Gardening with science Part I: eat and be eaten

Everything is recycled, folks. Including us.

Science helps me to appreciate the role of plants in feeding us and maintaining our health and environment. Paying attention in high school biology class helped me begin to appreciate how plants and people are all part of the processes that cycle nutrients throughout the living and nonliving parts of the Earth.

Here's a plant that eats animals. Photo by Noah Elhardt.
Here's a plant that eats animals. Photo by Noah Elhardt.

So I have absolutely no qualms about making my plants eat other plants.

If you think about it, plants should be great food for each other. They’re built from the exact same nutrients other plants need, minus what they expend or excrete to create themselves. So you can raise plants ‘organically’ by turning them into plant cannibals! Well, not directly; they’re actually relying on decomposers to break down the dead plant matter and release the nutrients in a form that live plants can use. Call that a transformation step – like digestion or cooking – if you will.

If you think about it, people eat other people, too; there are just (in most cases) a few more transformation steps between dead people and people food.

Oh yeah. Plants eat animals, too. ‘Organic’ gardening is not a vegan activity. Plenty of ‘organic’ farming operations use animal products such as fish emulsion (famous for its recent use at CU-Boulder to repel pot smokers on 4/20) and bonemeal, as well as animal by-products like manure. There are some fascinating essays in the New York Times right now about whether it’s ethical to eat meat, and at least one of those essays points out the essential role of farm animals in the production of vegetables.

Not a food chain. A textbook nitrogen cycle (this one's from the US EPA).

Think of the food chain. Eaters of plants (people, cows, etc.) are more concentrated sources of nutrition than the plants themselves. The only comparable alternative to animal-based fertilizers is chemical fertilizer. We consider it artificial (rather than ‘organic’ or ‘natural’), but it’s made from familiar substances from nature, like rocks and air. Ammonia, for example, is made from natural gas and air using the Haber Process. It’s energy-intensive and not the greatest thing for the environment, but there isn’t enough bat guano in the world to compete with it.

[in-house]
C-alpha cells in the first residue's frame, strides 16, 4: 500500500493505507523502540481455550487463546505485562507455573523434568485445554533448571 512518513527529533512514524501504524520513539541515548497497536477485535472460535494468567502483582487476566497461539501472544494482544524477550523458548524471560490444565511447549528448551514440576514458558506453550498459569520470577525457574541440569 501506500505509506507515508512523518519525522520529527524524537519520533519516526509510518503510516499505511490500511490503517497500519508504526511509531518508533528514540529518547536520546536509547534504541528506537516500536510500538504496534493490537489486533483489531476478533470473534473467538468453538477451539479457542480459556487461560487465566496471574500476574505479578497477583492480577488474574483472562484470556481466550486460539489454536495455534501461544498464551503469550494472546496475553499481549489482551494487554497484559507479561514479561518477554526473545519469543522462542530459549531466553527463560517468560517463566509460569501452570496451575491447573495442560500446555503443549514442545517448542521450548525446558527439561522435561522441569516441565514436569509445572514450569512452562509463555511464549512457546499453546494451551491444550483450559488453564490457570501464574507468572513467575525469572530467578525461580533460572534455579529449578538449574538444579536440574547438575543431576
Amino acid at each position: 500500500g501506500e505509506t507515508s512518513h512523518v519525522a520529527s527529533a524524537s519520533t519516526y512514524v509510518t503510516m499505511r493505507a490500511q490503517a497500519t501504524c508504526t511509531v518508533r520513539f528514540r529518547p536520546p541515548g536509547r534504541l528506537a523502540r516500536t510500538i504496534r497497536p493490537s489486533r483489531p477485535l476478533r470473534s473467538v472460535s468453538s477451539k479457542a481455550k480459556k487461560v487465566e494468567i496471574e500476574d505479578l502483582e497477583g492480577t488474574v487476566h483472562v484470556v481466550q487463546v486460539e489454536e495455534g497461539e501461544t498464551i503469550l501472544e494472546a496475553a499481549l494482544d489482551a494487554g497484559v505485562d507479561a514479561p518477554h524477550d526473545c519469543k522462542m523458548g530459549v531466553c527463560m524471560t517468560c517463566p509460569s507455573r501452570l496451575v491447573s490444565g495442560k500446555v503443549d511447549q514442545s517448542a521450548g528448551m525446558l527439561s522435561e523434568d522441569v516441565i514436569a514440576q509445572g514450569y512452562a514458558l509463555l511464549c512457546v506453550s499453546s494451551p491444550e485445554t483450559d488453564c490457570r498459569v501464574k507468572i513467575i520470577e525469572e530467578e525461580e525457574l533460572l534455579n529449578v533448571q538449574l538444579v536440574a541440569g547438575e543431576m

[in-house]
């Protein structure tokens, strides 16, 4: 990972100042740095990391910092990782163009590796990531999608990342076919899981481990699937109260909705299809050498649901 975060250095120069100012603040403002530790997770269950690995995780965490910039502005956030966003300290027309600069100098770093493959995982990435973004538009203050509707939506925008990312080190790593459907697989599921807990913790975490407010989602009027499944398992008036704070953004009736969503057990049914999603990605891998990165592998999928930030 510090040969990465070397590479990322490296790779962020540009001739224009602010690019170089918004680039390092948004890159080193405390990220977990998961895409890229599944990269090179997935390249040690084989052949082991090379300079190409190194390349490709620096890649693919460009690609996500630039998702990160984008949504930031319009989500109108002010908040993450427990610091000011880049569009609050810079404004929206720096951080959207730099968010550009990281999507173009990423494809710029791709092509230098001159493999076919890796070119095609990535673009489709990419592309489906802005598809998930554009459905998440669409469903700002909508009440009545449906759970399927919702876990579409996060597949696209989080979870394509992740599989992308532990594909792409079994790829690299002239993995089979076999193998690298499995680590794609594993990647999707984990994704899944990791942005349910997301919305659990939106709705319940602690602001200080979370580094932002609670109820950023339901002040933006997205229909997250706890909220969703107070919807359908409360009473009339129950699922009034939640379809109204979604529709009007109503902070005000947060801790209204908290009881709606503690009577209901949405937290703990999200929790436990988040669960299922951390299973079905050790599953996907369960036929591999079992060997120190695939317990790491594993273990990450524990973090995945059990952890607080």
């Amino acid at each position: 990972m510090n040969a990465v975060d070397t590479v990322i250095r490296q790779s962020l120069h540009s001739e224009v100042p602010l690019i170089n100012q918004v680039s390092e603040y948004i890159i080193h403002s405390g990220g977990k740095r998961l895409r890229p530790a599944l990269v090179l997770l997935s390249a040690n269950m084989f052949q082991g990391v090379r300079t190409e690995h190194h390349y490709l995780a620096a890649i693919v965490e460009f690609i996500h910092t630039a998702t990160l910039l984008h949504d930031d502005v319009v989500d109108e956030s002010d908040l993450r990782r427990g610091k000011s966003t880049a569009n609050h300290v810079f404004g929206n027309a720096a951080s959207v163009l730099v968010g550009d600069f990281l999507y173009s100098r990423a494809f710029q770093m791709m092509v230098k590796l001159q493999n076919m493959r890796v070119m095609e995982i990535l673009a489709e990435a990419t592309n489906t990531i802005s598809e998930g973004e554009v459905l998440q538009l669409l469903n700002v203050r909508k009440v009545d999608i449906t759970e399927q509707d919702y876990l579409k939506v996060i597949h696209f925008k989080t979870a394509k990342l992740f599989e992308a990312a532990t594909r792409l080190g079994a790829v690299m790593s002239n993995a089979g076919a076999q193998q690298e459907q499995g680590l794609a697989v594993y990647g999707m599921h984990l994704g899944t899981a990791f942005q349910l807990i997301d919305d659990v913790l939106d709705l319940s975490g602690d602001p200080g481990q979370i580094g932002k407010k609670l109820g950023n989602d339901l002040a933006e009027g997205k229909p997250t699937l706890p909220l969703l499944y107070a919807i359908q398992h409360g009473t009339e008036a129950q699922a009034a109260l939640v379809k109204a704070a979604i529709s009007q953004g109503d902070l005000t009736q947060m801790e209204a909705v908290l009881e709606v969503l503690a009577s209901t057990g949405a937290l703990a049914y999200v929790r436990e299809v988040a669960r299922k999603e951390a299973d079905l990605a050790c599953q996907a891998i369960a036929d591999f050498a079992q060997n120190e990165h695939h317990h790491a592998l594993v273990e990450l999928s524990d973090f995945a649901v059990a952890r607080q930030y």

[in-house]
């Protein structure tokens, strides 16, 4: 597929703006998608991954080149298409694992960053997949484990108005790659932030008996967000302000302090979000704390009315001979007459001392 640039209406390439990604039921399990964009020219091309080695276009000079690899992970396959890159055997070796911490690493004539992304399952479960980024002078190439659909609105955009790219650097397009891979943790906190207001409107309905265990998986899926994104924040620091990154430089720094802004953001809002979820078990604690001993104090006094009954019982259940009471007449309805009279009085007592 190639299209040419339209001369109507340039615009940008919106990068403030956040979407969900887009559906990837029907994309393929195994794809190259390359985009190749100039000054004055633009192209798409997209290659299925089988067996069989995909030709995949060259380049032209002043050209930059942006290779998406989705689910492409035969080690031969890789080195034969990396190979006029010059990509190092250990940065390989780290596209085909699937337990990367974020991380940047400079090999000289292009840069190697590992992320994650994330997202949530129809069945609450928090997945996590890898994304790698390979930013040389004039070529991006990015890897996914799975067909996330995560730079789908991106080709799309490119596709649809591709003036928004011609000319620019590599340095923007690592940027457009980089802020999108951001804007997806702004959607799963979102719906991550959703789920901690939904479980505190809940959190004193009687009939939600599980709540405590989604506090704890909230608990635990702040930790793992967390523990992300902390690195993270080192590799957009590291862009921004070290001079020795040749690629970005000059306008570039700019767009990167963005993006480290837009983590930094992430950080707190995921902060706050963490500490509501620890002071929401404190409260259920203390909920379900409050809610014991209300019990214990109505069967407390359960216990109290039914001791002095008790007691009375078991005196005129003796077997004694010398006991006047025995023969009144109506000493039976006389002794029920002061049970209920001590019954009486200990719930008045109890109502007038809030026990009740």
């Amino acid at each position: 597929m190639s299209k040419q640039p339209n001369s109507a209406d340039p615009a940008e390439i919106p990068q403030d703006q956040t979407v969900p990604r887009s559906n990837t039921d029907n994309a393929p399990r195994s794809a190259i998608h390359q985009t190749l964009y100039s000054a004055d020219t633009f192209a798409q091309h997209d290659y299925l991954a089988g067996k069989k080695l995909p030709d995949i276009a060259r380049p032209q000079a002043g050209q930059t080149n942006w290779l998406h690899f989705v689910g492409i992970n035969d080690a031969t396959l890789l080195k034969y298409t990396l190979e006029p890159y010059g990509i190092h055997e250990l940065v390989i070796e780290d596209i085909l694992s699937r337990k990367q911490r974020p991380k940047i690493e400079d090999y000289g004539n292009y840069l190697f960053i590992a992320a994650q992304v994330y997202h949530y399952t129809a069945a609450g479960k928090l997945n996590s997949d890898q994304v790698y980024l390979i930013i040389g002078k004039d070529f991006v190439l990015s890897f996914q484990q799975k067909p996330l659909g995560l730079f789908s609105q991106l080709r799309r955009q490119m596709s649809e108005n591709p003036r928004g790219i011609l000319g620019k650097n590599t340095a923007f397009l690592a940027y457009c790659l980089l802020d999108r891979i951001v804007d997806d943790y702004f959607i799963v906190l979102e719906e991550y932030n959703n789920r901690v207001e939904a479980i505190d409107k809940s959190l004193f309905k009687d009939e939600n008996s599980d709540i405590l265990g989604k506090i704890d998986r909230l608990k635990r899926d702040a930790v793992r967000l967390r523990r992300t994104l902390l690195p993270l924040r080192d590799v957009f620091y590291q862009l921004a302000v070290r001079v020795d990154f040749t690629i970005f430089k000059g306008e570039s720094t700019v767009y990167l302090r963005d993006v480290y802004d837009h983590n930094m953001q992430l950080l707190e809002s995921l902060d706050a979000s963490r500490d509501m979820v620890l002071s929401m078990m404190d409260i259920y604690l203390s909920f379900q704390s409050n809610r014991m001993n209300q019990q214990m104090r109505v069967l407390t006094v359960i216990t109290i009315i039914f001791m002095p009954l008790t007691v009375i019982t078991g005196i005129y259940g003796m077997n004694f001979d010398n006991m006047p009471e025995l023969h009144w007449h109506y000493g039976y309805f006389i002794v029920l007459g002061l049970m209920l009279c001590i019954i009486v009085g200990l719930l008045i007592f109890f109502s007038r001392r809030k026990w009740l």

[Yes, ammonia production is also essential to the mass manufacture of explosives, and Fritz Haber of the Haber process also oversaw the use of poisonous gases as a weapon during World War I. In case this makes you think science and chemistry are evil, remember that the Haber process made farming possible and starvation a thing of the past in many places where the soil was too poor for ‘organic’ methods to suffice, and that Clara Haber – herself a chemist – purportedly killed herself to protest Fritz’s involvement in the gassing of soldiers. Yes, woman are more moral than men].

It’s doubtful that the U.S. could have developed and grown as a nation anywhere near as fast as we did without the Haber process or something like it. Only now, after we’ve built loads of new infrastructure and technology that make productive farming possible in other ways, are we considering alternative means of food production. But as it did then, it will cost us quite a lot more time and manpower than industrial food production does. Searching every leaf of my indoor plants for aphids is lot more time intensive than spraying them with pesticide, but I have the luxury of time and energy to hunt for aphids because other technological developments made possible by cheap food production make much of the rest of my life more efficient.

An oversimplified piece of the nitrogen cycle illustrating an important relationship between us and our plant brothers.
An oversimplified piece of the nitrogen cycle illustrating an important relationship between us and our plant brothers.
I live in a developed country. I don’t need to produce food on an industrial scale; but I can see how other countries would like to have the ability to do so in order to grow and develop like the U.S. did and enjoy many of the same comforts we do. I am merely trying to grow a little produce to supplement my diet, to reap the spiritual and intellectual rewards of growing my own food, and to avoid paying through the nose for organic produce at the schwaggity schwag Boulder farmer’s market.

In addition to making frugal use of my own vegetarian leftovers to feed my plant cannibals (and my somewhat neglected vermicompost), I plan on using exactly two animal products – eggshells and bonemeal – because they are much richer sources of phosphate and calcium than my produce scraps and coffee grounds. I’ll also add a splash of Epsom salts right around flowering time to make sure I get lots of juicy fruit.

I don’t think ceasing my use of bonemeal will help bring down the feedlot industry. Eating lots more vegetables and much less meat very well might, though. And figuring out and sharing ways to make it cheap, easy, tasty and fun could help as well. So please, read up. I hope you’ll be encouraged to find ways you can transform your own food waste into fresh food instead of throwing it out.